Health care has been in the news a lot lately, and while the focus has naturally been on issues of cost control and quality of service for the average citizen, the facilities that handle patients have been quietly improving services and reducing costs by focusing on power quality, reliability, and the benefits of onsite power.
Last month, the Shands Cancer Hospital at the University of Florida (UF), unveiled a new 500,000 square-foot, 192 bed cancer and critical care facility. The Shands Cancer Hospital and Shands Critical Care Center at UF was designed as “a home where expertise and care come together,” says Dr. Michael Good, interim dean of the UF College of Medicine. And while the new facilities are designed to supply patients with state-of-the-art diagnostic and therapeutic care, the buildings will also offer emergency and trauma services.
Some of building’s highlights include:
* A surgical intensive care unit, a bone marrow transplant unit, a stem-cell lab and 12 high-tech operating rooms—all designed “to accommodate anticipated evolutions in robotics and 3D imaging”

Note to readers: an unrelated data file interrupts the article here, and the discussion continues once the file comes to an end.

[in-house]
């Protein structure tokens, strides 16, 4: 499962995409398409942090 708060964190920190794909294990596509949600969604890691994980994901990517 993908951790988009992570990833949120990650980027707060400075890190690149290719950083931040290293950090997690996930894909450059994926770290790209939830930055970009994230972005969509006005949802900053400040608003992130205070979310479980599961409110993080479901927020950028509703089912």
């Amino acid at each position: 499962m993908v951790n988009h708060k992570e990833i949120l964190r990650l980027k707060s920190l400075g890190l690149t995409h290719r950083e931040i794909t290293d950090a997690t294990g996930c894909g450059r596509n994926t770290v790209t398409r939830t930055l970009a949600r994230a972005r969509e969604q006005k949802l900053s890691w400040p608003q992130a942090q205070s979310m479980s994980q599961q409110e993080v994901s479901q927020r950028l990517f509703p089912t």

* A full-spectrum radiology department featuring a $2.5-million CT scanner—making it one of only a handful of health centers in the country thus equipped
* Specialized lighting including remotes. so that patients can make their own adjustments to the lights and window shades
Of course, for those of us focused on distributed energy, the LEED friendly design is particularly interesting. The $388-million building was constructed with an eye towards LEED certification, making it one of the newest environmentally friendly medical facilities in the country. Some of the facility’s “sustainability features” include reclaimed water, insulated glass windows, and heat-reflecting rooftops—accoutrements that certainly quality the hospital as a “smart” building. Then there’s the GRU South Energy Center’s onsite power, which will provide the hospital with 100% of it’s energy needs, including uninterrupted power to the hospital, and allow it to operate independent of the grid—saving about 27-million kW of electricity per year.
So what do you think? Should any and all new medical facilities take a similar approach? Do hospitals provide the perfect environment for distributed energy with their need to keep costs down and dependence on back up for mission-critical responsibilities? And can the onsite power systems being developed for hospitals be modified to fit other sites and situations?